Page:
I must also say, it can only be with the most heartfelt compassion that we discuss this in the light of a tragedy - when an innocent person dies and lives are changed forever, we want to "fix the gap" that we feel caused the accident, a senior losing control of her faculties who should not have been driving. I say compassion because there are innocent victims - the mother who died, the child and family she leaves behind. "Right" is no consolation for the pain that may never abate. This is the same compassion with which I said Dropping the charges was right. As a parent, I'd hate to bury either of my two children, and that pain is surely intensified when the likely murderer goes free due to lack of sufficient evidence. And, in these emotionally charged circumstances, it's sometimes not even prudent to attempt a rational discussion (which isn't to suggest that human emotions can't be a part of rational discussion). However, for those of us sufficiently removed from the situation who can get into the public discourse on the question, Premier McGuinty's position is, in my opinion, the right one.

Having said that drivers should decide, we as a society should not leave seniors alone to struggle with that decision. We, collectively, can be called to a renewed duty to share responsibility. Family members of seniors need to have the gumption to broach the subject. It's about caring for our loved ones, and for the fact that others too have loved ones. It's "win win" if we can encourage a senior who's losing their reflections and reaction times to retire from driving. In fact, families across Ontario should be having this discussion even before the signs start to show; it can be much easier to prepare before the fact by having the discussion when it's not imminent, and therefore less emotional and more theoretic. Then, when the time finally does come, it's easier to start the conversation with "hey, Dad, remember a couple of months ago when we talked about this? Here's what I'm seeing now, how do you feel?" and go from there. We are society, so the responsibility is ours to check each other.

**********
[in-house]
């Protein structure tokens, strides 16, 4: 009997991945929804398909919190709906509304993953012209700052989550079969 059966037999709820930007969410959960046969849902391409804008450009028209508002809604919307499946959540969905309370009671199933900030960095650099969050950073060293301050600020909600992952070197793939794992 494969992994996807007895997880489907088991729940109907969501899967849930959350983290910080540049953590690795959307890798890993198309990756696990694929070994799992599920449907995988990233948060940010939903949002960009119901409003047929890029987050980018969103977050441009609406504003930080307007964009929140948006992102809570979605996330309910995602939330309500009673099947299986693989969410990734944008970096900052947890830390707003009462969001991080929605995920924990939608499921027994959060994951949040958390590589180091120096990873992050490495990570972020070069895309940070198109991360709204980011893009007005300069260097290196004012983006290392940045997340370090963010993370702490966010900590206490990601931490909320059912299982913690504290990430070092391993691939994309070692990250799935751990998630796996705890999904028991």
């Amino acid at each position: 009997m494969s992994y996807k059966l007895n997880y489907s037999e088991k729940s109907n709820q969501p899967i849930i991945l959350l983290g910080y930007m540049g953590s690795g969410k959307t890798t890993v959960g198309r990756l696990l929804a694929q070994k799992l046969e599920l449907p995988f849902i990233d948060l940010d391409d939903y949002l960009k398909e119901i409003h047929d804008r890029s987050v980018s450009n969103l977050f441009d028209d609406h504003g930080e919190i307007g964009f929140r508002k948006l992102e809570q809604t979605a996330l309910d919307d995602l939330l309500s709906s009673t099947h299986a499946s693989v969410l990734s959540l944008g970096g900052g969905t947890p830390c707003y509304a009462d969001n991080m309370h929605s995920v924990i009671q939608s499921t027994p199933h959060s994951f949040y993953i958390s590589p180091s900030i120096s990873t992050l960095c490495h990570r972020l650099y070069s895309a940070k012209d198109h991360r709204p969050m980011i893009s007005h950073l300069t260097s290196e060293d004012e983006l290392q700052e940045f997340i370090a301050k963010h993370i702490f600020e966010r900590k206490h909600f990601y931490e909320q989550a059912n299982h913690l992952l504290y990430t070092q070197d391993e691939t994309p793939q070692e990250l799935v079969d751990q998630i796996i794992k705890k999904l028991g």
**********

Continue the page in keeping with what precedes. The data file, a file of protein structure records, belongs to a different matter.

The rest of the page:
I'm not a fan of running to the government to fix things for us. And, if we stopped bugging government for every thing, they might have more time to focus on the things we really need them to fix. For those seniors without family, perhaps it would be a retirement home having a seminar or creating a pamphlet to discuss the matter. Or, we as helpful neighbours can talk over the backyard fence or while sitting in Starbucks with our senior friends who may not have anyone else close to them. This is where we have the opportunity to express compassion, to reach out and make our society more caring, at the community level. This is the action we demand in response to a tragedy of this nature. A little effort on our part can go a long way to preventing unnecessary death, pain and suffering.

There's one more way to look at it. The more we ask of government, they more government is going to charge us to do it. We're taxed enough as it is - if we do this ourselves, it's one less thing to justify tax increases, and one less thing to divert tax revenues from services we really need to administrative costs we don't.